Friday, July 10, 2015
Can Tsipras Move from Doublespeak to a Deal?
July 9, 2015
I voted "Yes" and the result was a resounding "No." And yet I believe that the "Yes" campaign may still win. I am not a hard loser, and I am not delusional. Instead, I have started to become accustomed to the doublespeak that has always characterized Syriza and its government. Strangely enough, I draw on elements of this doublespeak today to retain hope, against all odds, that reason and the founding ideals of Europe may still prevail.
This government is certainly not unique in populist tendencies, but it has turned it into an art form; perhaps a mark of the extreme times. Doublespeak turned a diverse clutch of Marxist-Leninists, social democrats, Eurosceptics, pro and anti-euro groups into a party and allowed it to form a coalition with an extreme right-wing party. Doublespeak and desperation gave purchase to the irreconcilable pre-election promise of an end to loan agreements, austerity, debt, and an end to, and even reversal of, reforms. Doublespeak has characterized the negotiations with the creditors and has done so much harm to Greece's credibility with its European partners. It has also allowed world renowned liberal economists and thinkers to believe that the government has been committed to far-reaching while everything the government has done and said has been deeply anti-reform and clientelistic -- that is, beholden to organized interests that would be harmed by implementing reforms in areas such as taxes, pensions, labor laws and professional licenses.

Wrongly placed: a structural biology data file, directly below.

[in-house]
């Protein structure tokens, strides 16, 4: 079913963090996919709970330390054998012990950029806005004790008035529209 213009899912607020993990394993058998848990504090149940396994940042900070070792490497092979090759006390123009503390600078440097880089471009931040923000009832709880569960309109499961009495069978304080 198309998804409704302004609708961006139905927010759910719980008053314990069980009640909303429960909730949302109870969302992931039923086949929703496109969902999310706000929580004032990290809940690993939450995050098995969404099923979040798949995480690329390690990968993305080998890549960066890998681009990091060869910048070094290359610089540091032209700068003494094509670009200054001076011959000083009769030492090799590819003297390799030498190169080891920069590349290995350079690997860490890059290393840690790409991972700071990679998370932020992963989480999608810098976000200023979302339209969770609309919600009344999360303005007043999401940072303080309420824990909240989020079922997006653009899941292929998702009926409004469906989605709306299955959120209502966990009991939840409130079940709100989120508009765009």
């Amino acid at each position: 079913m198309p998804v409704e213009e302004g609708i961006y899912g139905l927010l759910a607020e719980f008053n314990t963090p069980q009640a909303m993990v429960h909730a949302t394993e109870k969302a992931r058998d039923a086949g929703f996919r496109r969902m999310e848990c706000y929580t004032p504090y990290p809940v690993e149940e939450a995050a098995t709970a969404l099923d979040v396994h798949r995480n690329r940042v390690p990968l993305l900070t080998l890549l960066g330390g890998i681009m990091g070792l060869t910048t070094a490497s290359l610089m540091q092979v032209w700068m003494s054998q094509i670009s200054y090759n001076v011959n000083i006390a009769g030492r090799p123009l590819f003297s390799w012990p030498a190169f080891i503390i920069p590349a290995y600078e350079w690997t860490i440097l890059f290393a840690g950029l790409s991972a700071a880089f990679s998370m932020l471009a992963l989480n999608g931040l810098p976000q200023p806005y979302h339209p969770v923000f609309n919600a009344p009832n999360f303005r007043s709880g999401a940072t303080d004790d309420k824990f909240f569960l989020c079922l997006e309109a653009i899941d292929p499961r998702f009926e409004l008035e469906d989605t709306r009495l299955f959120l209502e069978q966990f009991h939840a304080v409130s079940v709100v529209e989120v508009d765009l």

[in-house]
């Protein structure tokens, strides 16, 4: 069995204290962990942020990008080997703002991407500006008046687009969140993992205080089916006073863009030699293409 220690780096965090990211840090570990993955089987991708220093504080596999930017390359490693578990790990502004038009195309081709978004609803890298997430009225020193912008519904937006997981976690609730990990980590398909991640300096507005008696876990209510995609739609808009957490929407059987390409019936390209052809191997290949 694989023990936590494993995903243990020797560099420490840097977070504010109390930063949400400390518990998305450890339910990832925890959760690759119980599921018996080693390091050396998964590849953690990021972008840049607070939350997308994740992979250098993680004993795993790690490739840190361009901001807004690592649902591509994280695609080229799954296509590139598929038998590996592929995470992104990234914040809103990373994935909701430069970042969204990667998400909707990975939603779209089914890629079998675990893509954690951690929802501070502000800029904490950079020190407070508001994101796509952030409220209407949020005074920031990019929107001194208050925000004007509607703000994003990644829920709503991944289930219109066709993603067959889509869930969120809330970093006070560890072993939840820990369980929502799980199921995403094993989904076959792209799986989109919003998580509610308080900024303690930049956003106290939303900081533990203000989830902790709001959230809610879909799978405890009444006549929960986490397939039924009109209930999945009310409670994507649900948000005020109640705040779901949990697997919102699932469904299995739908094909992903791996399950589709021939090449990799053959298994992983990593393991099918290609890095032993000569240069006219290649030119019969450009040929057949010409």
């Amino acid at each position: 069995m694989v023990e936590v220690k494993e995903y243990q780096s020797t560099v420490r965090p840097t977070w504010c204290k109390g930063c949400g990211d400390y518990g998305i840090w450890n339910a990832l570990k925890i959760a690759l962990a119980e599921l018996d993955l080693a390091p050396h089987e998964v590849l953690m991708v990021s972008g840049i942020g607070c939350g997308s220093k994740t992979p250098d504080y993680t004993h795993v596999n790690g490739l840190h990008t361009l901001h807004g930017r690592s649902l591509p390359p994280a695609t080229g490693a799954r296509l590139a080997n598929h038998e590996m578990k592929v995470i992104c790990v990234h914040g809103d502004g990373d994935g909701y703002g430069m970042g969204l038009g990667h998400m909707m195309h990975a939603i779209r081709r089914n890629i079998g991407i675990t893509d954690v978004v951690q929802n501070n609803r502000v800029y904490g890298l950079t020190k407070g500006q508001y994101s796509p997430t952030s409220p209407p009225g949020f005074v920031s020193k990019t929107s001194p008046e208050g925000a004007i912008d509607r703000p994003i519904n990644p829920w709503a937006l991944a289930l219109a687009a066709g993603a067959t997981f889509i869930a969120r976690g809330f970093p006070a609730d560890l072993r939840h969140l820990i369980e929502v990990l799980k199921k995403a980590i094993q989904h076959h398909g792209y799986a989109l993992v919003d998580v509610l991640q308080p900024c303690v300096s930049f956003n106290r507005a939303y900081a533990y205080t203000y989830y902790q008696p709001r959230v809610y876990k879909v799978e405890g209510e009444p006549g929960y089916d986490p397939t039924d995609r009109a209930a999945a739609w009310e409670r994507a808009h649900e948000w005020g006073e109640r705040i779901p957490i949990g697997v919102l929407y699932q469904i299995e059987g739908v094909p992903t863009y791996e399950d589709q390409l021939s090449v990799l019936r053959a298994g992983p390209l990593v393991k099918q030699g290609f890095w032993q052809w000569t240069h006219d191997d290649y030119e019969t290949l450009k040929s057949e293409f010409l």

In the short span of its administration, the ruling Syriza coalition has begun dismantling recent education reforms, excelled in nepotistic appointments, undertaken questionable and expensive military procurements, threatened journalists and turned indiscriminate rehiring of public sector workers into a symbol of justice to a desperate people longing for the security of permanent jobs. Its continued declarations to end corruption, tax evasion and oligarchic privilege-a mantra of every government and opposition party have the flavor of a witch hunt against those who dare speak their mind.
Posted by Yulie Foka-Kavalieraki at 8:23 AM